While the button trade is the most frequently studied aspect of the tree, it wasn’t the main topic of the focus group discussions. Participants viewed it as too unstable and unpredictable because prices fluctuate with global demand and fashion trends.
The most frequently mentioned provisioning services were the use of leaves for thatching roofs, a traditional practice that is still used in some locations, followed by food and medicine. But overall, participants spoke more about cultural and supporting services than provisioning.
For the second study, the research team developed a survey to further explore and quantify the importance of different ecosystem services. They collected responses from 80 tagua harvesters in six communities, all with less than 200 inhabitants and a high poverty rate.
The harvesters rated their household’s livelihood dependence on 17 different tagua ecosystem services, derived from the focus group data. Respondents were asked to rate dependence from the point of view of their grandparents, parents, their own, and the future generation.
“Overall, people depend less on tagua today than their grandparents did. However, the earlier boom of the tagua trade affects how they feel about the future. They have expectations that at some point the trade will come back, and that it will play a bigger role for their children,” said Jorge Salgado, who is co-author on the second paper. Salgado taught economics at PUCE and is currently pursuing a doctoral degree at the University of Lausanne.
“These villages are some of the poorest in Ecuador. It’s important to understand how they feel about the different services that nature is providing them. Policymaking shouldn’t happen from the top down; it should be based on input from the communities,” he added.
The surveys showed some respondents are concerned their children are less culturally attached to tagua and the culture will erode.
“However, there is a correlation between what they expect is going to happen economically and culturally. This indicates that investing in the economics of tagua could also bring back the cultural attachment,” Atallah noted.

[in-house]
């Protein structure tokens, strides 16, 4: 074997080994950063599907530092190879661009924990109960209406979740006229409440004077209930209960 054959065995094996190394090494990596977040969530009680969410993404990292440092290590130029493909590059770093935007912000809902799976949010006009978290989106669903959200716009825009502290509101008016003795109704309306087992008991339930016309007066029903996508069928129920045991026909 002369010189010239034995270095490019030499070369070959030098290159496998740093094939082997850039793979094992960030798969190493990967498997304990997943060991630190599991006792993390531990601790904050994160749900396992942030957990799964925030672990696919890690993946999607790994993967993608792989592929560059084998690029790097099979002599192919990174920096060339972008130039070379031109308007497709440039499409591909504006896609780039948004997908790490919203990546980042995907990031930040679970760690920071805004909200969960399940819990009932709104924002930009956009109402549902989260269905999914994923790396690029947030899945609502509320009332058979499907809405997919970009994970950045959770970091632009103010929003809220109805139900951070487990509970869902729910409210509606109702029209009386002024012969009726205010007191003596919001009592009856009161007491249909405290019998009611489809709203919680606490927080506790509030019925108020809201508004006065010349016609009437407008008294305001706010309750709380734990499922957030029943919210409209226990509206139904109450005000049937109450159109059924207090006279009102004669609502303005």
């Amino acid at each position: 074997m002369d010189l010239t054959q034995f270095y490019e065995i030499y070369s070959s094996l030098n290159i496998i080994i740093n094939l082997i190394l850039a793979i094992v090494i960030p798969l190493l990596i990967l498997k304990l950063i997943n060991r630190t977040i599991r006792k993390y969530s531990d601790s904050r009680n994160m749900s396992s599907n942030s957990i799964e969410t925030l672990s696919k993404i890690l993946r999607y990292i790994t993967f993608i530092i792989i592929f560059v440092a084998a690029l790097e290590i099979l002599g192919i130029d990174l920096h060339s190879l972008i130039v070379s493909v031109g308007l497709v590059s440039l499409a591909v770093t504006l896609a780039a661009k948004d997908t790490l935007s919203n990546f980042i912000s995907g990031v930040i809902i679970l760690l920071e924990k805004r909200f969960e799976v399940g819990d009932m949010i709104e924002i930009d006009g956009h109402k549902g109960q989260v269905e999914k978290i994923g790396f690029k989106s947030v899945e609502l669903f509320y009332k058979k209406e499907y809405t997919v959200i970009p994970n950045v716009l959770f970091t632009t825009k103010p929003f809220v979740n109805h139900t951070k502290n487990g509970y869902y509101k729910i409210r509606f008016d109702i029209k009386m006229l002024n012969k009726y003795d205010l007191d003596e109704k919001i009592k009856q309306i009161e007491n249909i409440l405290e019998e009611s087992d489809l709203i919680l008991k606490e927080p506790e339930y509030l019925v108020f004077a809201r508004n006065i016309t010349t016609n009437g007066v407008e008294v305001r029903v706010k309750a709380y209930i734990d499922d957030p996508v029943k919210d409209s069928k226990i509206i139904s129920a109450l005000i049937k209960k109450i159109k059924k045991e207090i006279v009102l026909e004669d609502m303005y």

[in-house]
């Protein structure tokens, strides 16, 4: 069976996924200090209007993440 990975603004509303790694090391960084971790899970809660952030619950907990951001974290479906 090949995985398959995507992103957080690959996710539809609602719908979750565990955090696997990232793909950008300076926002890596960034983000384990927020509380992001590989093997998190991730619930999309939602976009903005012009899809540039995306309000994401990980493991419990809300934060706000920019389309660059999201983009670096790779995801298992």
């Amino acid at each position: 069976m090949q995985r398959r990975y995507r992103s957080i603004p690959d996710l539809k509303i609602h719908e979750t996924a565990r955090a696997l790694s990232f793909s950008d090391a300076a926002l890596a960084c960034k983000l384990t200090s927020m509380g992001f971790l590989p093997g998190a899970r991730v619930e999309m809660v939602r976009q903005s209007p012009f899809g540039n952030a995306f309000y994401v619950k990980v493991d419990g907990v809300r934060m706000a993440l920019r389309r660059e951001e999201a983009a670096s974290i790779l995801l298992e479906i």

The research findings have implications for policymakers looking to implement sustainable harvesting practices and promote economic development.
“The local harvesters are not just thinking about money, they are also interested in cultural issues and the tree’s role in supporting plants and animals.” Atallah said. “Ecuador’s environmental authority seeks to determine what makes a sustainable harvest. However, it’s important to recognize that there is a bouquet of uses, not just the export business. Policymakers need to take these complementarities and trade-offs among ecosystem services into consideration, so they don’t over-emphasize one aspect at the detriment of the others.”
The first paper, “Identifying the Ecosystems Services of the Ivory Palm (Phytelephas aequatorialis Spruce): A Qualitative Study from the Central Coast of Ecuador,” is published in Economic Botany [doi.org/10.1007/s12231-022-09552-9]. Authors include Rommel Montúfar, Jacob Gehrung, Michael Ayala Ayala and Shady Atallah.
The second paper, “Intergenerational livelihood dependence on ecosystem services: A descriptive analysis of the ivory palm in coastal Ecuador,” is published in Agricultural and Resource Economics Review [doi.org/10.1017/age.2023.21]. Authors include Jorge Salgado, Rommel Montúfar, Jacob Gehrung, and Shady Atallah.